Skip to comments.Potatoes: A Complete Planting Guide
Posted on 01/18/2012 10:52:44 AM PST by orsonwb
A complete planting guide for potatoes including state specific varieties, planting dates, days to harvest, nutrition facts, fertilizing, watering, insect and disease information.
(Excerpt) Read more at howdogardener.com ...
bookmarked, and thanks for posting.... i’ve been curious!
A general question for the assembled multitude:
If you’ve got a bad growing season - cold, cloudy, rainy, etc, are root crops (carrots, potatoes, beets, etc.), which seem not to “ripen” like above-ground crops, generally edible/nutritious when half-grown?
If anyone is an experienced potato gardner, I have a question. I planted potatoes in a couple garden plots, with other root crops (beets, Jerusalem artichokes, and carrots), and never got around to digging some sections up (I was all gardened out). I live in zone 4/5, and am not sure if I should try and dig them up when the ground thaws, leave them in, or till them up and throw them away. Does anyone have an idea from their experience. Would they be mushy, rotten, etc? The soil is very good and drains well, but is snow covered. So in may mucky by the time the snow thaws. I suppose I could go dig throught the frozen ground, but wanted to ask someone before I got out the shovel.
Absolutely. In the case of all 3 plants you just named. Baby carrots, baby beets, and “new potatoes” are all eaten, and all popular. I’ve eaten all of the above. I wouldn’t eat a potato that’s neon green or anything, but I have never seen an inedible carrot. They start off as a tiny taproot and are orange and edible from the start (same with beets, just that they’re purple). All of the above are sold in stores.
Not sure about beets, but carrots and potatoes can be harvested and eaten while fairly small (ex. “new potatoes”). Just make sure they have not rotted from too much rain.
One they freeze they’re toast unfortunately and just mush out.
I don’t know about the beets but the potatoes and carrots are very edible and nutritious when picked young - Red potatoes when picked young are usually called “new potatoes” and are coveted by cooks.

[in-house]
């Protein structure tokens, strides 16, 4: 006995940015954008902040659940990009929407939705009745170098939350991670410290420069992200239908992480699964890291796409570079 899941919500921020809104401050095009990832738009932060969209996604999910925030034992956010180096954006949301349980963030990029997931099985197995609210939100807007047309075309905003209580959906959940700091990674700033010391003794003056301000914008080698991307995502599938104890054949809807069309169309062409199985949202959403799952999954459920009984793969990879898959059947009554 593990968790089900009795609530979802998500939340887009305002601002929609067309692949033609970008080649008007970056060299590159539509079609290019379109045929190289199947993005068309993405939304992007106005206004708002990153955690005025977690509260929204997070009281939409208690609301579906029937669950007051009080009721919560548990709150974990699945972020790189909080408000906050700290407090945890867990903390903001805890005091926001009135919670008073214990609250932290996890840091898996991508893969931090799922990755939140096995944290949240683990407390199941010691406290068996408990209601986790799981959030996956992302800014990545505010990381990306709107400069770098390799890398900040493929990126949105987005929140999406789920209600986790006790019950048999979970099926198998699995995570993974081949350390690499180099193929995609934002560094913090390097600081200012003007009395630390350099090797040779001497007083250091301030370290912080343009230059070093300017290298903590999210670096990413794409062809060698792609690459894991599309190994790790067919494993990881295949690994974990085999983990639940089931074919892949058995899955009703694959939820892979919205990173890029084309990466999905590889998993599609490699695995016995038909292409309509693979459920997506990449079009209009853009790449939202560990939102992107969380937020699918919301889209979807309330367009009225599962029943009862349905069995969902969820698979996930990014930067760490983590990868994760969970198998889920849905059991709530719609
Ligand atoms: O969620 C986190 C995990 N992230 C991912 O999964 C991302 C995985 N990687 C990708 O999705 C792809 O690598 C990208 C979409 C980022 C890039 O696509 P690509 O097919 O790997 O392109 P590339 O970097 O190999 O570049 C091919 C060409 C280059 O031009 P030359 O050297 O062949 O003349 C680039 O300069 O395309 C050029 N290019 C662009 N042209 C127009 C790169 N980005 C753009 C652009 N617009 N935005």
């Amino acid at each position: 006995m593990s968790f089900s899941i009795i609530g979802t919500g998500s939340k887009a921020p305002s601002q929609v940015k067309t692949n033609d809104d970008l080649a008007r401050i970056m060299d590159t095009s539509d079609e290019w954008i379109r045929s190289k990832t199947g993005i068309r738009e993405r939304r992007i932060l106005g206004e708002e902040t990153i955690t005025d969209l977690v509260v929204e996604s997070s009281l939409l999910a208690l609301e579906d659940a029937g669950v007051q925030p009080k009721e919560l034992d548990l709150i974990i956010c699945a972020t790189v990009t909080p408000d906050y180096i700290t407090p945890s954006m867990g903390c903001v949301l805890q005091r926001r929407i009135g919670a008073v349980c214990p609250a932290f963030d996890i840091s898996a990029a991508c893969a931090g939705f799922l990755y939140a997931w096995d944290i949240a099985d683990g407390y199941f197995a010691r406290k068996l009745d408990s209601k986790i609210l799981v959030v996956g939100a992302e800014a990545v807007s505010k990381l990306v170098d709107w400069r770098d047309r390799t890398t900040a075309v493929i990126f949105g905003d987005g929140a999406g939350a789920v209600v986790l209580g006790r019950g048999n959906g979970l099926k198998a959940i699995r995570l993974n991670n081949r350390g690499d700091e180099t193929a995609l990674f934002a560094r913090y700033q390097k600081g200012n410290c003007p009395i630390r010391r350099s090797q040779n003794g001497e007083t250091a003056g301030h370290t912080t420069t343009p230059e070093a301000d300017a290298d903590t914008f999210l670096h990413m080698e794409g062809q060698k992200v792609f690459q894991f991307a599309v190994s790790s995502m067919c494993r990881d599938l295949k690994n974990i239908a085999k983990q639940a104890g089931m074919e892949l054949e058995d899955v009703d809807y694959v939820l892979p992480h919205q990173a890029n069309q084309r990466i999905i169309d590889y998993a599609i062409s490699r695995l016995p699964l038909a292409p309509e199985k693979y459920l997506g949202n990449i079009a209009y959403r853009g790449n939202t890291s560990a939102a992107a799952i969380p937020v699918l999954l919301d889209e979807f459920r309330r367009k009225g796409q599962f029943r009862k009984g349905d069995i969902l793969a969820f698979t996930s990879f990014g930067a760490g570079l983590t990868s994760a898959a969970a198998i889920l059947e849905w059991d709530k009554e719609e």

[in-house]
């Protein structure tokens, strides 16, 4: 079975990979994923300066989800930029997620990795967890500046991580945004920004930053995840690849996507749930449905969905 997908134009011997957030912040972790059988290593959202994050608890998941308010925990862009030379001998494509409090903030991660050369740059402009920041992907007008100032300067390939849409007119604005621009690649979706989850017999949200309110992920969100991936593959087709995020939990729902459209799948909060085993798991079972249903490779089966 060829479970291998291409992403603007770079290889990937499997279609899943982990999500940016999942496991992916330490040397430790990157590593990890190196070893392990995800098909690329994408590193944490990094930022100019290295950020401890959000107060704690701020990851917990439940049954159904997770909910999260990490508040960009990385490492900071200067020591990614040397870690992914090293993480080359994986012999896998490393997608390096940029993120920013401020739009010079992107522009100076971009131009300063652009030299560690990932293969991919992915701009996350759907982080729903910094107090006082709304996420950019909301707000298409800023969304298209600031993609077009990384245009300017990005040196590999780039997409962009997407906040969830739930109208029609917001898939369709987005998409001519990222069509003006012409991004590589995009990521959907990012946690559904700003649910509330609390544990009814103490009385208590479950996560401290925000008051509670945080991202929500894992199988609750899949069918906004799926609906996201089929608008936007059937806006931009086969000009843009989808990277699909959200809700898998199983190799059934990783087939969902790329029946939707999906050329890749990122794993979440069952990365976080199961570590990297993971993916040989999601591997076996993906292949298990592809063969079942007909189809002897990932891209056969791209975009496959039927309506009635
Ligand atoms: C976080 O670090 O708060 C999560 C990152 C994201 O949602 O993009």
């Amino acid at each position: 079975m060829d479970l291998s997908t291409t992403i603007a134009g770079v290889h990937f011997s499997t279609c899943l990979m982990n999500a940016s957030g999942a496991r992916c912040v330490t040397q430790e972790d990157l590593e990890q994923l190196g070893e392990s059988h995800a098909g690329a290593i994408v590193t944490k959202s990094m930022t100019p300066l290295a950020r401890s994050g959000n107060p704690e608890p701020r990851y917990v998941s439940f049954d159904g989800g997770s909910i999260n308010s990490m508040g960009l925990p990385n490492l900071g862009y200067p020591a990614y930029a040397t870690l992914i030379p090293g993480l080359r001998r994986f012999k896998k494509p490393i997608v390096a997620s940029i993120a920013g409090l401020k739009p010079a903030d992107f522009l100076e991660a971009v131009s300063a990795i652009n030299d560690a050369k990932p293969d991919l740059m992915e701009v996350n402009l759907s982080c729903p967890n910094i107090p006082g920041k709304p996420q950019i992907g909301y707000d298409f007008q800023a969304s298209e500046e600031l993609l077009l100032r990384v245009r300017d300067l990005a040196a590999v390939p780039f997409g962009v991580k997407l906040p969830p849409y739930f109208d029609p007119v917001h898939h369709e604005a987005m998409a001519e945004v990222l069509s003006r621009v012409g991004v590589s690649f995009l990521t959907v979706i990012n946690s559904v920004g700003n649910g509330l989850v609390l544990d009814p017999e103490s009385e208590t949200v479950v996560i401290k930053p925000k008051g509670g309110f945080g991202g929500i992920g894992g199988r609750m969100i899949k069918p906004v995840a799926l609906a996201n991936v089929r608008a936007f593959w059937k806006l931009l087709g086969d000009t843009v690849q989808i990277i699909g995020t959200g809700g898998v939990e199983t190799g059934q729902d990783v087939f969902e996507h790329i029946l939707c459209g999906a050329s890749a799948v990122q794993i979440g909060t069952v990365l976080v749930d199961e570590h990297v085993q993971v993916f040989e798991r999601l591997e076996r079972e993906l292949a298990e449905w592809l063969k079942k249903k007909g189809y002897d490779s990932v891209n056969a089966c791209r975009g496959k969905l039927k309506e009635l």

A lot of people over the centuries ‘stored’ their potatoes in the ground, and dug as needed. Haven’t tried it myself; and I also don’t know if that was for human use or as animal feed.
Need to get them out after it starts to warm up, before they sprout themselves into unusability.
Haven’t done it on purpose myself, but here (Z-4) I usually find some I missed digging in the fall, when I do spring tilling.
Sunken Civ mentioned this to me a few years ago during a discussion on spuds. I believe articles were cited, so probably has something on this in the archives.
Thanks for the info.
I suspected that was the case, but was looking for confirmation.
Darn, ok. Well, they may be still frozen, maybe I can wash them and bake them, lol. Probably not. While digging up a previously used, but unmaintained (for years) section of the garden last year, we found the mother of all carrots that had been growing for years there. It’s was giant, gnarled, and woody. It gave me hope that they might have survived the winter, since I once hear that you can plant potatoes in fall so that you don’t have to in the spring. I guess not if they freeze!
Thanks for that information. That was my intention, was to dig them up as needed, but I waited too long and it got really cold. (We planted early, and they were fine, but the tops had died out by July, out of sight, out of mind). We’ll still be in very cold weather for about another month, so I guess I’ll have to get out in the snow and start digging. Thanks for giving me some hope at least, lol. I’ll let everyone know what happens. (If I remember that, too!)
Yep, my caroot tops were very big this year, and fast, and I had to dig many up for trial and error. I still ate them though, and they were great. Also, baby beets are good for pickling. You can buy them whole in cans, also. Very good, as they get harder/woodier with size.
Living in Alaska with the short growing season, I’ve found that it works better to sprout your potatoes by taking them out of the cellar about a month or two before actual planting.
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